National treatment provisions give all corporations of our NAFTA partners the right to help themselves to our water the moment any Canadian company is given an export permit. In fact, water would not be exempt from NAFTA once we started shipping water. The government would be powerless to stop it. If it did, the government would have to compensate for lost income under the investor state provisions.
The government did not have the foresight to think that some provinces may one day look into the possibility of licensing the export of water, but recent examples show us the opposite. First, the province of Newfoundland granted an export permit to McCurdy Enterprises Limited to export water from Gisborne Lake. Second, in Ontario the Nova Group received a licence to extract water from Lake Superior.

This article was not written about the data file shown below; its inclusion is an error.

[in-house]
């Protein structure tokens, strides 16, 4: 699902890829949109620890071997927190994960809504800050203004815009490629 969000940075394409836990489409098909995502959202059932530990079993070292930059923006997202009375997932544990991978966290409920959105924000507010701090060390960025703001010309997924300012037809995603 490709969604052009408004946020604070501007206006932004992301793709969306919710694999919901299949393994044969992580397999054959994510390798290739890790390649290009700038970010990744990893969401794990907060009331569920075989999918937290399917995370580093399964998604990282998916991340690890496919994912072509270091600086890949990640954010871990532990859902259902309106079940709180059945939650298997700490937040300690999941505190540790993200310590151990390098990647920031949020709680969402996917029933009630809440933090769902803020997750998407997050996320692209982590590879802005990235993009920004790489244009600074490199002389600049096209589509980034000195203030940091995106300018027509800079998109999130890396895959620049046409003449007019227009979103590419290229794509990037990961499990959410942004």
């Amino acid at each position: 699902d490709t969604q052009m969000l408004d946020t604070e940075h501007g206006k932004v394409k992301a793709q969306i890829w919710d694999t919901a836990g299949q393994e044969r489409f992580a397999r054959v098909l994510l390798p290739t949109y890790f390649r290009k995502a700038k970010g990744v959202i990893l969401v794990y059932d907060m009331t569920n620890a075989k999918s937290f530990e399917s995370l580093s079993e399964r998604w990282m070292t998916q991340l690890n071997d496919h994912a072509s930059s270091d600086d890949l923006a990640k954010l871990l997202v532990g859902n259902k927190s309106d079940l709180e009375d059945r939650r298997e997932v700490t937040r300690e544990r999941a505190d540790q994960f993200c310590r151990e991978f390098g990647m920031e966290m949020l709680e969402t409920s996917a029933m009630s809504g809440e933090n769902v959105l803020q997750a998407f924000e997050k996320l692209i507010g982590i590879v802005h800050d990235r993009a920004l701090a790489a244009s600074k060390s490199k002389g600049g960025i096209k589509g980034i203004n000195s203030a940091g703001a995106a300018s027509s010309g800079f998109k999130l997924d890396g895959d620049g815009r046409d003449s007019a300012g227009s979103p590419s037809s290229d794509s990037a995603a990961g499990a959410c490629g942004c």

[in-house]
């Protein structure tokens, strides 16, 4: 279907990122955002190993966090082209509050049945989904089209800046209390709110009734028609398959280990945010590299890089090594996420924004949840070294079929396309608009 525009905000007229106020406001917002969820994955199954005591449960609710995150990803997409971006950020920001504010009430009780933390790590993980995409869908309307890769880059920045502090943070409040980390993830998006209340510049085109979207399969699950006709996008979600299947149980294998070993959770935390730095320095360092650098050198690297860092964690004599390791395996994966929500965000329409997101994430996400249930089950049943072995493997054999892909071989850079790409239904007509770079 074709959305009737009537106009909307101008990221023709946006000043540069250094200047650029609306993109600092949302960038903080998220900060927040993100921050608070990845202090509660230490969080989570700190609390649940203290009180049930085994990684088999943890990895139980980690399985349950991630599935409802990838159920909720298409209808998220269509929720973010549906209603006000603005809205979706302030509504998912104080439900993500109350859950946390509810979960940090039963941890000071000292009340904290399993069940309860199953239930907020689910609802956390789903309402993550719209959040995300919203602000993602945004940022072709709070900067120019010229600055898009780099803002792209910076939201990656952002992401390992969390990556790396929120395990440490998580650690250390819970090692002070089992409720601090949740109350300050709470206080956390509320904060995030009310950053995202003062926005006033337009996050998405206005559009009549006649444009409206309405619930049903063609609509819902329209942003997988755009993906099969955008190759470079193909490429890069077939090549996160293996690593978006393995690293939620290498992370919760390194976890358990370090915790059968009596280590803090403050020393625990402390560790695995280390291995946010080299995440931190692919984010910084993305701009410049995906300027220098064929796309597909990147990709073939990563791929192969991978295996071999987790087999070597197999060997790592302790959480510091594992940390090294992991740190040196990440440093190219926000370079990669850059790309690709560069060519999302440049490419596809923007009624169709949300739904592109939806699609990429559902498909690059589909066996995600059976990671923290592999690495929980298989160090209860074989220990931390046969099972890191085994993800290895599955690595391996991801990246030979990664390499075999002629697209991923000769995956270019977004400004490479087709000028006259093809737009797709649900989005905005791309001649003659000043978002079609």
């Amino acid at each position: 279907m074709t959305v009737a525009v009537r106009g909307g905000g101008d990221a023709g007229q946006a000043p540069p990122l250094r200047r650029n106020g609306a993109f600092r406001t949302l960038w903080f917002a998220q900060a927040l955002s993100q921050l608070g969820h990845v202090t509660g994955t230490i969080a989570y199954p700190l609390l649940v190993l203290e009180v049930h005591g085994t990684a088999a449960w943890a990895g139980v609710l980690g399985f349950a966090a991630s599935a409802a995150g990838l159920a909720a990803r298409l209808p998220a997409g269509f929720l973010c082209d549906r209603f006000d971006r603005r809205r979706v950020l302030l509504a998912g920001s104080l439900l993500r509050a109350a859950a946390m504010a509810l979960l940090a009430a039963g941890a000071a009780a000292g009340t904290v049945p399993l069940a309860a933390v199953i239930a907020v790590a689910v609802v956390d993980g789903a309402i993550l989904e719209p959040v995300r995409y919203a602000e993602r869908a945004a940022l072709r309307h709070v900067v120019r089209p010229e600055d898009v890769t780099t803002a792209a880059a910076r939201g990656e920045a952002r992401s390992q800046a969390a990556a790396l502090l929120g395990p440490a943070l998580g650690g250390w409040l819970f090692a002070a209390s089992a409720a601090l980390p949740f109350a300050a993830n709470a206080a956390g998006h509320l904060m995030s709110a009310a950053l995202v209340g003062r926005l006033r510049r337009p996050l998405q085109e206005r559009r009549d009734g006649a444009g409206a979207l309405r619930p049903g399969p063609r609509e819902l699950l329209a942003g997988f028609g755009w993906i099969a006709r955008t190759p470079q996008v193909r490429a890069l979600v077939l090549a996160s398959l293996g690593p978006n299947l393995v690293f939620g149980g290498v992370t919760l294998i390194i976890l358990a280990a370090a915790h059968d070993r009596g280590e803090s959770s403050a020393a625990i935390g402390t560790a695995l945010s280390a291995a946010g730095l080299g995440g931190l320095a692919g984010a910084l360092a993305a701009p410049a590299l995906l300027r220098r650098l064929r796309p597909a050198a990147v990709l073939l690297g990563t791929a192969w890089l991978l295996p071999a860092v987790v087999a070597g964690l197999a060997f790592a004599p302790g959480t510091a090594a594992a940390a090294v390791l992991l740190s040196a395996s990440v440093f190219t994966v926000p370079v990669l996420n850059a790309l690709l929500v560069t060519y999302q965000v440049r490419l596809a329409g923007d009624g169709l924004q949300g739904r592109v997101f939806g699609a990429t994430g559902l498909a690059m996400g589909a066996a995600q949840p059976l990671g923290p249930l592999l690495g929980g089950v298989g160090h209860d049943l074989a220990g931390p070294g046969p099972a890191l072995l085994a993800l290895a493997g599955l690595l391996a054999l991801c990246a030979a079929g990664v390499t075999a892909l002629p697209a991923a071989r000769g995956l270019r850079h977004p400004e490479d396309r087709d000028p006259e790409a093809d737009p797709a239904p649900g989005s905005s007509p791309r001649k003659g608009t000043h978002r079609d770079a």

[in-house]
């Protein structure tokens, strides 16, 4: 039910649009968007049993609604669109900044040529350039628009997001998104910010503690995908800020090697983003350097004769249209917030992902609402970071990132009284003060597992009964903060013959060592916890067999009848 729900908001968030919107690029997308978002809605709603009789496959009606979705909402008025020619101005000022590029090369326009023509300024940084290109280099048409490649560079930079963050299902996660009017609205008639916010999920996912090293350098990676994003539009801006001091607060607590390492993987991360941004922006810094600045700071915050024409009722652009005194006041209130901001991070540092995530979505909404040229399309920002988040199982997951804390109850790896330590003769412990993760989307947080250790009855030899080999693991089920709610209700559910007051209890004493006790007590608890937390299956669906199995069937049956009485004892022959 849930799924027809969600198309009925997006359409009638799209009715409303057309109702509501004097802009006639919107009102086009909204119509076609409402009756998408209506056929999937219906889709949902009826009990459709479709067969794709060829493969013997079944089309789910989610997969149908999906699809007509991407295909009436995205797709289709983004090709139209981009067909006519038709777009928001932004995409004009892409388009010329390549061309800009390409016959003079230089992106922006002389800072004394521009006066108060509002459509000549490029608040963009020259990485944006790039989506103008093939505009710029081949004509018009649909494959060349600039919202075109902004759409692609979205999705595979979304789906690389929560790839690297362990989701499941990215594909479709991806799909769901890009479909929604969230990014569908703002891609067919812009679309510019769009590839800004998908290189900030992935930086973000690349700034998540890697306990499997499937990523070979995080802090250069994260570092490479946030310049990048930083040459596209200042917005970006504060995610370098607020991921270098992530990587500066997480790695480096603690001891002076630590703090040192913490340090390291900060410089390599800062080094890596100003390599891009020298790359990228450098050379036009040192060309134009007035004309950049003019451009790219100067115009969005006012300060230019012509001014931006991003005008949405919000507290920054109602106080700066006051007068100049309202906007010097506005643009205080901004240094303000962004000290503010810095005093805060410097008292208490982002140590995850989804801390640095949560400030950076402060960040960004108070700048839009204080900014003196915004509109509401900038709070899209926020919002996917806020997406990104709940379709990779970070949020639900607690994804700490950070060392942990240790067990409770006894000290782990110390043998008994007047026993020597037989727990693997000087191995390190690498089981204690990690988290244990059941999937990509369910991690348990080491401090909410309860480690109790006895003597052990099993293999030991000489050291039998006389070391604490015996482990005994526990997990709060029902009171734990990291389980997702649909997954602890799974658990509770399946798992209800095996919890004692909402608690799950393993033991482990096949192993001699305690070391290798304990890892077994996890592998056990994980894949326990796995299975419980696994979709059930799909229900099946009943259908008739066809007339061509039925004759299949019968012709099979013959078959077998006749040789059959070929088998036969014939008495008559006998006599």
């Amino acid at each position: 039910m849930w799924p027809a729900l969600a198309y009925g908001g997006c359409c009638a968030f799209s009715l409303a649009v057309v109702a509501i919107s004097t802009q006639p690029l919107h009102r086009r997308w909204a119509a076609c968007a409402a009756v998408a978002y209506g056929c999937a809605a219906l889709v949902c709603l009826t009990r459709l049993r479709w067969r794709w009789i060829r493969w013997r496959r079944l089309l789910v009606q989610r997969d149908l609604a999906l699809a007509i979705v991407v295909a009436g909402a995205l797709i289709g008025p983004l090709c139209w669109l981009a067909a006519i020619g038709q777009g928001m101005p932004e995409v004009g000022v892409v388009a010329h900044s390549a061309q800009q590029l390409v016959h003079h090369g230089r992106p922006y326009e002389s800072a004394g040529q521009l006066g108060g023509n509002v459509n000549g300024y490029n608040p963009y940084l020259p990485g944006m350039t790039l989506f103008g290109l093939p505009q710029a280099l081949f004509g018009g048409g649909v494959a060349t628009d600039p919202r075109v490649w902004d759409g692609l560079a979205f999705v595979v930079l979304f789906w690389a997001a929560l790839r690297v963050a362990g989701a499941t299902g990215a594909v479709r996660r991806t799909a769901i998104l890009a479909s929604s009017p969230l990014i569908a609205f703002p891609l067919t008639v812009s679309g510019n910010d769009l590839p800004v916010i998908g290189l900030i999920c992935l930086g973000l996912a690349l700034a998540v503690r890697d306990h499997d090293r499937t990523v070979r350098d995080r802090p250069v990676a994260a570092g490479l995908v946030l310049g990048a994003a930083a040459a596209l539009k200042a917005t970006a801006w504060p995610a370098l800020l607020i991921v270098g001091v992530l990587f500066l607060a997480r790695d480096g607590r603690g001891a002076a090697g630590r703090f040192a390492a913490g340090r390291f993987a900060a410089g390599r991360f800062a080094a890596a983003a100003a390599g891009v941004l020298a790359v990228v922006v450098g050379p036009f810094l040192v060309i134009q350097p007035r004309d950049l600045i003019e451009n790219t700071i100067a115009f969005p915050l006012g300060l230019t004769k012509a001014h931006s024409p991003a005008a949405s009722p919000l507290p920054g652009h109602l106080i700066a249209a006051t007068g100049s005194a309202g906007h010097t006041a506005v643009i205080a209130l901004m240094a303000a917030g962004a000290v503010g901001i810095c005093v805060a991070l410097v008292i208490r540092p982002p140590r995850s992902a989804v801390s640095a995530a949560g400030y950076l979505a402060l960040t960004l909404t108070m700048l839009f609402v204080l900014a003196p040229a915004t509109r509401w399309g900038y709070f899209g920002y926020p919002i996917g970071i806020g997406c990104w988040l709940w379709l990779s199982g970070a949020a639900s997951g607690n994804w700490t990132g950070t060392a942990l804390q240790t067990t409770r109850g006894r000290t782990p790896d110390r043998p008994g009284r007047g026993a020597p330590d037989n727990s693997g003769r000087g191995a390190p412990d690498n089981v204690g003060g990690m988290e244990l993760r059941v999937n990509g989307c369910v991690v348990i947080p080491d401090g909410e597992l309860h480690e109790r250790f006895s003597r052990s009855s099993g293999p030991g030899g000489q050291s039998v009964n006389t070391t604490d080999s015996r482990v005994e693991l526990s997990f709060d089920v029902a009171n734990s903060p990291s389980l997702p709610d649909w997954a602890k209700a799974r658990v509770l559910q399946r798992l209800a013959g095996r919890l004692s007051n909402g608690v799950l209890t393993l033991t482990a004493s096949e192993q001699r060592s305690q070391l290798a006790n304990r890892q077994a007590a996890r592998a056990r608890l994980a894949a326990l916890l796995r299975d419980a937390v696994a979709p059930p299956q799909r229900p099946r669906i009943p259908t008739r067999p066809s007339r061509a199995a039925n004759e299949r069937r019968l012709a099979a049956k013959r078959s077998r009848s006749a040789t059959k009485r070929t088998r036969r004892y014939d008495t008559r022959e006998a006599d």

Finally, in British Columbia, the California company Sun Belt wanted to export water from B.C. It is now demanding up to $10.5 billion in damages from the federal and B.C. governments alleging that its rights under NAFTA have been violated. Sun Belt is demanding restoration of the water export licence the B.C. government cancelled in 1991 and compensation for lost business opportunities.
Although the provinces eventually pulled out of these proposals, the agreements renewed fears about water export and the impact of our trade agreements.
Let us now look at the government's strategy that it believes will ensure Canada's control over its freshwater. This government, having failed to protect Canadian sovereignty over water during NAFTA negotiations, is now proposing a backup solution.
Liberals had six years to propose legislation since the ratification of the NAFTA but preferred to wait and be pushed to the wall before they reacted. This does not surprise me, since Liberal strategy can be defined as a wait and see approach.